The Joys of Live-Reading the Hated Book
by Anonymous — In Media Res Special Category
September 23, 2012 – 00:00
Editor’s note: In Media Res maintains a policy that users create accounts under their real names and professional identities. Among the reasons this policy exists is our desire to facilitate engaged and respectful discourse among our curators, readers, and staff. In a rare exception, we have attributed the following post to Anonymous after the curator expressed anxiety about institutional blow black due to the content of the post. Theme week coordinator Karen Petruska will address this and other issues of taste and the professional stakes of popular culture consumption in her own contribution for the Fifty Shades of Grey theme week tomorrow.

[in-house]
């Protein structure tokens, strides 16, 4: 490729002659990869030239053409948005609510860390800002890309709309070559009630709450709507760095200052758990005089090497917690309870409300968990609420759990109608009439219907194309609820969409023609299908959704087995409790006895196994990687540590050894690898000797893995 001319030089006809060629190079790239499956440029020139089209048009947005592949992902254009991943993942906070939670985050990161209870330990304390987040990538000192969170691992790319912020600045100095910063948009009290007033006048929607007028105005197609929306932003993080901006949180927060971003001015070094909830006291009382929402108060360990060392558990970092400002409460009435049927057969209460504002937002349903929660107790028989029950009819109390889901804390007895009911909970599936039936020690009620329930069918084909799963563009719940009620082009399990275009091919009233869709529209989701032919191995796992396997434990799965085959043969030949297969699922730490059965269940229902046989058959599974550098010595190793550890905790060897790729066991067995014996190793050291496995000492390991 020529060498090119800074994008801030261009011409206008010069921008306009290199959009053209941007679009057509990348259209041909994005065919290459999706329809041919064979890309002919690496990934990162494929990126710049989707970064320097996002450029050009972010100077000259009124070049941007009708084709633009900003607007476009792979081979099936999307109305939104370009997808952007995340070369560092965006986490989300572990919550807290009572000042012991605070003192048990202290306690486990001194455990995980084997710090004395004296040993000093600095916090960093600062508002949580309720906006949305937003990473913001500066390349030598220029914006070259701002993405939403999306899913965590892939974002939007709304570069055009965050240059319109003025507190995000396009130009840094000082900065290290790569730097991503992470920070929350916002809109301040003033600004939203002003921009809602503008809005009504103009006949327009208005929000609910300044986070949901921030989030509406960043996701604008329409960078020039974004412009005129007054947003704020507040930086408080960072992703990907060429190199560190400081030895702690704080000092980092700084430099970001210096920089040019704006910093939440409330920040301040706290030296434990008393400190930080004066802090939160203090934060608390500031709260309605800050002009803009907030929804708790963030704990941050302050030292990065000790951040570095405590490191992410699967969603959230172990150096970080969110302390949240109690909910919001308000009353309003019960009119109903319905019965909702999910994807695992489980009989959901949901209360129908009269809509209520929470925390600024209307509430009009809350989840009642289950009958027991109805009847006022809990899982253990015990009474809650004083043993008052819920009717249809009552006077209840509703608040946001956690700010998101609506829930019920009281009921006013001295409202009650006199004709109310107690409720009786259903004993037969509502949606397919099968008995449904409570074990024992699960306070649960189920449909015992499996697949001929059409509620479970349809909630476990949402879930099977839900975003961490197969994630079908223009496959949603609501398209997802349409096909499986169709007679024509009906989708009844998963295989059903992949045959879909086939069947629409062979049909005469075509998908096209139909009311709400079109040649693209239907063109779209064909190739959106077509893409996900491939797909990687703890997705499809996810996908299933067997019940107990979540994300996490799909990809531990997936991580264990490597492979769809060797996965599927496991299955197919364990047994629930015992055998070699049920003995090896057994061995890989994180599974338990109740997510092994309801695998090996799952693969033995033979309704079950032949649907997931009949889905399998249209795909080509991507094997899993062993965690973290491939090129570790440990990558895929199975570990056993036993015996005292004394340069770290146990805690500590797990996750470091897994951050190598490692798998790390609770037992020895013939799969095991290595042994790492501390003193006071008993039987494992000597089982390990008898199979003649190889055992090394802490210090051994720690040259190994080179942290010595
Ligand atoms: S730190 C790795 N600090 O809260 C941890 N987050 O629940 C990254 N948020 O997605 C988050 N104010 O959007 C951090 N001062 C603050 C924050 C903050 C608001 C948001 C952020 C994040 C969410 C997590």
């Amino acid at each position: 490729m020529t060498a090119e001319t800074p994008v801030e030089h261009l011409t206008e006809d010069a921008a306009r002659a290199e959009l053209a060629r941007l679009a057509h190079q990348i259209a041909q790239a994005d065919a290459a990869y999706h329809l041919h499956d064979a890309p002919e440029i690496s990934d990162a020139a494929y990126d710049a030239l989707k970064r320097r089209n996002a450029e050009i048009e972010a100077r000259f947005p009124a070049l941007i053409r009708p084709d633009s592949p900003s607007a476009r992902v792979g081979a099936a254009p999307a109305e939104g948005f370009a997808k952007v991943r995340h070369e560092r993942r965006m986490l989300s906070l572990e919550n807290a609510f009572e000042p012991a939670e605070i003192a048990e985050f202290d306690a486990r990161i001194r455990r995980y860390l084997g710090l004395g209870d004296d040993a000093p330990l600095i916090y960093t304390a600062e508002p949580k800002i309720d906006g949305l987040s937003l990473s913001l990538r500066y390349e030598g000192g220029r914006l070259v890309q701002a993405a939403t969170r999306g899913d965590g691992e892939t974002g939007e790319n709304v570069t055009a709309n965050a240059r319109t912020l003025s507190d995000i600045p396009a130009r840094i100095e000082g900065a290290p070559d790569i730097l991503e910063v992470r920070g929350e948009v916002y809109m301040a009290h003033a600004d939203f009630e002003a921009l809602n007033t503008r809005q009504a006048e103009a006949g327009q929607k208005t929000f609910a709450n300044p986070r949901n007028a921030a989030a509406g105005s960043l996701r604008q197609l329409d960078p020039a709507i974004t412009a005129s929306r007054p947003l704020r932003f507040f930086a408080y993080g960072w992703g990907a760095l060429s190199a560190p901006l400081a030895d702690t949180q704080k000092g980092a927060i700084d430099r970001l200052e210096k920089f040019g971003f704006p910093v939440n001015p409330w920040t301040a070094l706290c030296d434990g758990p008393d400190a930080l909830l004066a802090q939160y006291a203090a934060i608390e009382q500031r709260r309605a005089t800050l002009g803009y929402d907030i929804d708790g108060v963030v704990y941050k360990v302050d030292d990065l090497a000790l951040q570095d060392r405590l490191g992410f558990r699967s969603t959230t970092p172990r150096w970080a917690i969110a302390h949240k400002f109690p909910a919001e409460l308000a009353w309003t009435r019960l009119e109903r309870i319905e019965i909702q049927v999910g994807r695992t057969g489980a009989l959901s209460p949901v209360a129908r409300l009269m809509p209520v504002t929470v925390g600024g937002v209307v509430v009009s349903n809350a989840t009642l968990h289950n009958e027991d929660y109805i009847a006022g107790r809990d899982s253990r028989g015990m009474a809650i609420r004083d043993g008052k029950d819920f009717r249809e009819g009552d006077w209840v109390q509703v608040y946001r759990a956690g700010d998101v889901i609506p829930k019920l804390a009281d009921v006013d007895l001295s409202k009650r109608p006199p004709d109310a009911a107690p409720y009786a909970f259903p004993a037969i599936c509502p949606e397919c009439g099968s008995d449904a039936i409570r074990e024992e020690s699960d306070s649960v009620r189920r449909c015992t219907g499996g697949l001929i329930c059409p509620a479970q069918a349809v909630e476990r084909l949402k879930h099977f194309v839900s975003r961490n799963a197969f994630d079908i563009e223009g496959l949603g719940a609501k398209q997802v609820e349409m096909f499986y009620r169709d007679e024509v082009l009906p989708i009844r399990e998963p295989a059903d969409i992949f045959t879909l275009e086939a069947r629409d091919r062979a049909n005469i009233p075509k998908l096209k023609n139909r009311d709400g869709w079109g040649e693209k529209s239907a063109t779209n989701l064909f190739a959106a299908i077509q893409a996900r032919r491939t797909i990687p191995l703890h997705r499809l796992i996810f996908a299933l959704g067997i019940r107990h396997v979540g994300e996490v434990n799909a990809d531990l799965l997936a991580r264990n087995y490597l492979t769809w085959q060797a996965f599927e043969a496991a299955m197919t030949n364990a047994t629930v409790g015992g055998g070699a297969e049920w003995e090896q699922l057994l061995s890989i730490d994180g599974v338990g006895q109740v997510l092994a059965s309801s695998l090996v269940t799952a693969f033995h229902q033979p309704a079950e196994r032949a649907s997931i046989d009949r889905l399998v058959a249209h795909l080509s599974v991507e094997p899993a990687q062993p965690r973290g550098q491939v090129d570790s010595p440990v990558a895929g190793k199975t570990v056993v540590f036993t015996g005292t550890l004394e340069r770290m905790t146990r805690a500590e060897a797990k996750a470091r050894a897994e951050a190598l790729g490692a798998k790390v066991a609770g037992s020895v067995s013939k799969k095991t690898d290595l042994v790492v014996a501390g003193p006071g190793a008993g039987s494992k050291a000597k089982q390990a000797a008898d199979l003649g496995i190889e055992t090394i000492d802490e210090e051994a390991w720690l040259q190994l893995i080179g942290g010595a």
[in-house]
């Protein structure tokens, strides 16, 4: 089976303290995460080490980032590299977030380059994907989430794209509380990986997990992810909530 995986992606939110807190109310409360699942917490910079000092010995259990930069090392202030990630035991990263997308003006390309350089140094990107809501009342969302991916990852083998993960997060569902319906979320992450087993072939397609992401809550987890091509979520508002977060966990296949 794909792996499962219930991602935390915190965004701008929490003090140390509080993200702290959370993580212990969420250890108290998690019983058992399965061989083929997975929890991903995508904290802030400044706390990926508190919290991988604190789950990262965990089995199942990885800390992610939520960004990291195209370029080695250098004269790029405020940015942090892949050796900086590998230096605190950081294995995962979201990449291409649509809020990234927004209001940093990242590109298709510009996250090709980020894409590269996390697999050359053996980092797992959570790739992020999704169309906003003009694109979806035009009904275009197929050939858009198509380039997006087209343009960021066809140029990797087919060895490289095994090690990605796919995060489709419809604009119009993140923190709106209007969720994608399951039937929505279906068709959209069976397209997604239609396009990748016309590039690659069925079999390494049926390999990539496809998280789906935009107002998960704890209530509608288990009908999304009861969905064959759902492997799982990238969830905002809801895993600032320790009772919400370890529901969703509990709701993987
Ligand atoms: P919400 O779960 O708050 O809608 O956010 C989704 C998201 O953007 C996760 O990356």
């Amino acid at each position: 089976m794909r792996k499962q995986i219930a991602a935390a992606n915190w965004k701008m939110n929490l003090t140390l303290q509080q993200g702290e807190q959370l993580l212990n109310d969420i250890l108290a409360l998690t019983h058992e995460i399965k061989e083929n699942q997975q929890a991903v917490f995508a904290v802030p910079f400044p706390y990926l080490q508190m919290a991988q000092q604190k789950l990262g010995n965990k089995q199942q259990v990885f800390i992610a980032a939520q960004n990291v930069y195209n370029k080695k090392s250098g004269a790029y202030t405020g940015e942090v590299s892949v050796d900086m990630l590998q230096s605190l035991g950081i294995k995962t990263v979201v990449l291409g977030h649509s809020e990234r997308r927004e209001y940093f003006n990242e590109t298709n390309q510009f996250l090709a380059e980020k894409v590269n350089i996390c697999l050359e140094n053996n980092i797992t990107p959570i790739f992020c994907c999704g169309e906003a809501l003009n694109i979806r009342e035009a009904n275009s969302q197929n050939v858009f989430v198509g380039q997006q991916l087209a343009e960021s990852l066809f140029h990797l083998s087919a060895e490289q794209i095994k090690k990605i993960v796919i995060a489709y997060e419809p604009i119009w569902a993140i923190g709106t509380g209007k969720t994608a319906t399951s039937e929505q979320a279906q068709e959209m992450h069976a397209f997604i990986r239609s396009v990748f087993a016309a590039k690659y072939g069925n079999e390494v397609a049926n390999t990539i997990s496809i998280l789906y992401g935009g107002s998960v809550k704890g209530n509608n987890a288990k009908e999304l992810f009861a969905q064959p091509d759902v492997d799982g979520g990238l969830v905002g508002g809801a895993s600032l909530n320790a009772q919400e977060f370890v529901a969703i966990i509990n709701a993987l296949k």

It all began with a dare-you-to-read-this taunt on Twitter, and enough of us bit to join The Fancy Ladies’ Book Club on Facebook. Through social media we goaded each other into hate-reading through the novels’ painful prose stylings, annoying plot holes, improbable narrative twists (sure, an English major who has only ever seemed to read two authors and acquires her first email address from her lover in 2010 will land a top job at a Seattle publishing company in this economy), and her magical ability to have mind-obliterating orgasms on command. Every time. A few of us slogged through all three novels, while others bowed out after the first. We followed Christian and Anastasia on Twitter; they followed us back; we unfollowed because our feeds were clogged with passages from the novel. Then one of us suggested a live reading at the next academic conference we attended, and a few months later in Boston, it was on.So with bitten lips and full hearts, we gathered to celebrate our shared experience in person. Kindles and smart phones in hand, we murmured favorite passages, such as defining hard and soft limits (“no acts involving fireplay”), Ana’s multifaceted, acrobatic inner goddess and disapproving self-conscious, and the many utterances of “Dios Mios!” Though we didn’t entirely purge the problematic bad object that is the trilogy, we achieved a different kind of bonding through mocking the bondage in the trilogy. We sipped cocktails, laughed until it hurt, and important literature happened. We weren’t doing anything that novel. After all, multiple celebrities, such as Ellen DeGeneres, Gilbert Gottfried, Kristen Stewart, Adam Lambert, Morgan Freeman, and Zach Galifianakis and Will Ferrell have performed recorded readings of the Fifty Shades trilogy. Googling “fifty shades of grey live reading” finds “about 19,400,000 results,” featuring drunk, or occasionally sober, men and women who were keen to post videos of themselves reading passages from the books. It’s even spawned a musical, a penguin adaptation, and a team reading by the Washington Nationals. Moreover, OnlineClasses.org provides a primer for the literary sensation: “7 Hilarious Excerpt [sic] from ‘50 Shades of Grey’ You Have to Read to Believe,” which confers on it a vague sense of scholarly consideration. So why wouldn’t feminist academics join in the fun and, in my case, brave the tenure vote to own it?